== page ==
What a tiring morning, but it was worth it. For the Red Kite trip my dad wanted to tag along. After a wonderful dinner with my family at my favorite restaurant, Yama Sushi, and feasting on the leftover cake my mom brought back from work (her co-workers must not appreciate German marble cake as much as I do), I fell asleep on the couch while watching The Adventures of Tintin with mi familia. The alarm jolted me awake at 4:30am (with the time change we lost an hour of sleep so it was 3:30am…yuck!), had 2 cups of coffee, for me it was much too early for breakfast, I made the couch, packed some snacks for the 2 hr ride, and my dad and I were out the door by 5am. It’s funny how people have started relying on their GPS on car rides. As we were driving past Marina our TomTom said it had lost signal and was useless for at least 10 minutes. Good thing we knew where we were going, plus I had planned ahead and printed off directions.
We arrived in Livermore with 30 minutes left until the start of my race. 20 racers had pre-registered and 3 were day-of-registrees. I had a bit of a panic moment when I pulled my front wheel out of the trunk of the car–the tire was completely flat. Weird, I had just pumped it up the day before and the valve was closed. Since I have problems using my pump on my old tubes (the valves are now too short with the new wheels on the FUJI), I asked around if someone has a spare tube with a longer valve. This guy gave me his in exchange for one of my tubes. Good thing people are nice and willing to lend others a hand.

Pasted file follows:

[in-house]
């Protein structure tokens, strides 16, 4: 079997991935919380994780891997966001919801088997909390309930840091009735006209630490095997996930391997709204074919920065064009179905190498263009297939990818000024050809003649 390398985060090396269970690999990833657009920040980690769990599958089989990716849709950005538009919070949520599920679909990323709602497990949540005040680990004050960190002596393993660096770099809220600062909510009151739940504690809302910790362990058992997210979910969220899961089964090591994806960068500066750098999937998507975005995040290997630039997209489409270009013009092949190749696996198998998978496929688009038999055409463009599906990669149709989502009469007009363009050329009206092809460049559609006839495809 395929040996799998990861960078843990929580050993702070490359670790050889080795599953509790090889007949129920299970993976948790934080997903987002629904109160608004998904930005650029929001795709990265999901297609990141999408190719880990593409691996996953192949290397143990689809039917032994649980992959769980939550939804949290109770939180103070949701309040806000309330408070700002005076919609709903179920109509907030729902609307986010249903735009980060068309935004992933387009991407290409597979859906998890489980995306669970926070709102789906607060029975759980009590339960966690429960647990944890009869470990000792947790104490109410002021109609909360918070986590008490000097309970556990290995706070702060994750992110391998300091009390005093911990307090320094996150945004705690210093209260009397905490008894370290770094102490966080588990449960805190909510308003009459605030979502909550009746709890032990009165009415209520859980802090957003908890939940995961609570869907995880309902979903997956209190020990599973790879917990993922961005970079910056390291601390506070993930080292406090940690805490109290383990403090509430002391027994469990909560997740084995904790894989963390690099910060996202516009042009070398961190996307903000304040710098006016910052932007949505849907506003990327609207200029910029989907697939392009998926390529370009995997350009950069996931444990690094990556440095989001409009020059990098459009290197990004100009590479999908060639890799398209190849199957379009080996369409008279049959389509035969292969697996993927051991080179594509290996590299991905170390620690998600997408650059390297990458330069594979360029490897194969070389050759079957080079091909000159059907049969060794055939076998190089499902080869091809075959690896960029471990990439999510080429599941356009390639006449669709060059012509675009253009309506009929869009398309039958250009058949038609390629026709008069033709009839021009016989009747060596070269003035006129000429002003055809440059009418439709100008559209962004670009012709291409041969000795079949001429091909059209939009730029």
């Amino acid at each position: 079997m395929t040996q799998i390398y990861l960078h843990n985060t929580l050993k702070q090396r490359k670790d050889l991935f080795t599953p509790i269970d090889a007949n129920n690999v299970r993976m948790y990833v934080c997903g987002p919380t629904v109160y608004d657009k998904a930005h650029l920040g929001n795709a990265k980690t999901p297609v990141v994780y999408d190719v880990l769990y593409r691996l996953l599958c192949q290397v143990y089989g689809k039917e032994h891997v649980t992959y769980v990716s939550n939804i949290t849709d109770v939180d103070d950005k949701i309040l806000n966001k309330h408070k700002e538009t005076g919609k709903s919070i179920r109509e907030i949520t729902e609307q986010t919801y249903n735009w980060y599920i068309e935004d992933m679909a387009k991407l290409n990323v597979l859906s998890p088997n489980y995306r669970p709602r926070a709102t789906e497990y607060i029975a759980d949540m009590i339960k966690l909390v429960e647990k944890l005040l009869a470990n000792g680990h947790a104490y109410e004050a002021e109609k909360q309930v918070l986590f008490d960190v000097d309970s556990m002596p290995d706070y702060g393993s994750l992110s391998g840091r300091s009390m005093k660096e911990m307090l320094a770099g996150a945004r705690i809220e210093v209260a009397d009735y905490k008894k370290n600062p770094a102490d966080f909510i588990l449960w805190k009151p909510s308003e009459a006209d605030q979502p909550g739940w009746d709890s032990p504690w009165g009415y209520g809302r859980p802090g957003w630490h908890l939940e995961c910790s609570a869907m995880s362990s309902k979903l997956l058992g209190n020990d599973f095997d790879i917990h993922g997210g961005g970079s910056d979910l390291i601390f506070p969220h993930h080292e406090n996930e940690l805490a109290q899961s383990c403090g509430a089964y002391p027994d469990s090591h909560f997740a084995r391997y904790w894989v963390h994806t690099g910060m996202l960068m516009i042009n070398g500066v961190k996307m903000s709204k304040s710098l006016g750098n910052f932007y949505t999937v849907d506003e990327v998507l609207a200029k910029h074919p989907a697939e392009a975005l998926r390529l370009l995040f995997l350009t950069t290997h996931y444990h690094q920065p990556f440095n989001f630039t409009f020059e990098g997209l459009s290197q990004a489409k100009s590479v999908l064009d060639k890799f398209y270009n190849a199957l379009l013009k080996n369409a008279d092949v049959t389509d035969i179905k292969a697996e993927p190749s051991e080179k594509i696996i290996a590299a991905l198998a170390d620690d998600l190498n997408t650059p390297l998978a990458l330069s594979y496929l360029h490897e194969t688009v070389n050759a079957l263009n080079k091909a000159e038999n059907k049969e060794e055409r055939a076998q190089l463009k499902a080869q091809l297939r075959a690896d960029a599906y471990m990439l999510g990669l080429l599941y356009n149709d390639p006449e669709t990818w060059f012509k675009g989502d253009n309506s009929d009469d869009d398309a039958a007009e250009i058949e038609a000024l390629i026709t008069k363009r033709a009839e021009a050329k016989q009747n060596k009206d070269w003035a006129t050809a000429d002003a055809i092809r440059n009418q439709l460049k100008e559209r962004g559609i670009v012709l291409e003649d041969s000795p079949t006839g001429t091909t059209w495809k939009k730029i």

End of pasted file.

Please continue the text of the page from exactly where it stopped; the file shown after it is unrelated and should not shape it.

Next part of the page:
The race got off to a good start. I positioned myself right in the front group but never worked more than to catch up to others who attacked or to get good positioning out of a turn. Six laps in and I noticed my tire pressure had changed in the front wheel. Going into the turn before the finishline I signaled that I had a flat and came to a stop. With no spare wheels ready, the course marshall asked around if anybody else was willing to lend me a wheel to complete the race. A man offered me his daughter’s and I got right back into the race. The mentors weren’t too thrilled as I merged back into the field right at the front, but hey, I had turned my head to ask what I was supposed to do and no one gave me any feedback (so, I chose to get back right where I had dropped out from). Mei and Galina, two girls I had raced with at the Early Bird Training Series, were great team mates during this race. We worked together a lot and warned each other whenever there were attacks. I communicated quite a bit and after the race Galina pointed out how helpful that was for her.
I guess there were priemes during the race, but I had no idea what that meant so I missed out! I kept hearing the cowbell go off and the guys at the start/finish yelled something but I couldn’t make out the words. Oh well, next time I’ll no better and work a bit harder during those laps. The last lap wasn’t much faster than the others. I was in the front entering the final turn and got out of the saddle to start the sprint…but there really wasn’t enough road to get to top speed for me. I crossed the finish line at the same time as this other girl. I assumed that she beat me by a hair so when a course official came up to us to ask about the finish, I now wish I had just kept my mouth shut. I said the other girl probably won, but who knows if he was just asking out of his own curiosity or if what I said ended up being the official determiner of the placing for 1st and 2nd. Oh well, turns out that the wheel I used was the same girl’s so no matter the placing, I’m grateful for her wheel. The girl (from San Jose) placed first, I got 2nd, my friend MeiSin (Wheel Talk Cycling) got 3rd.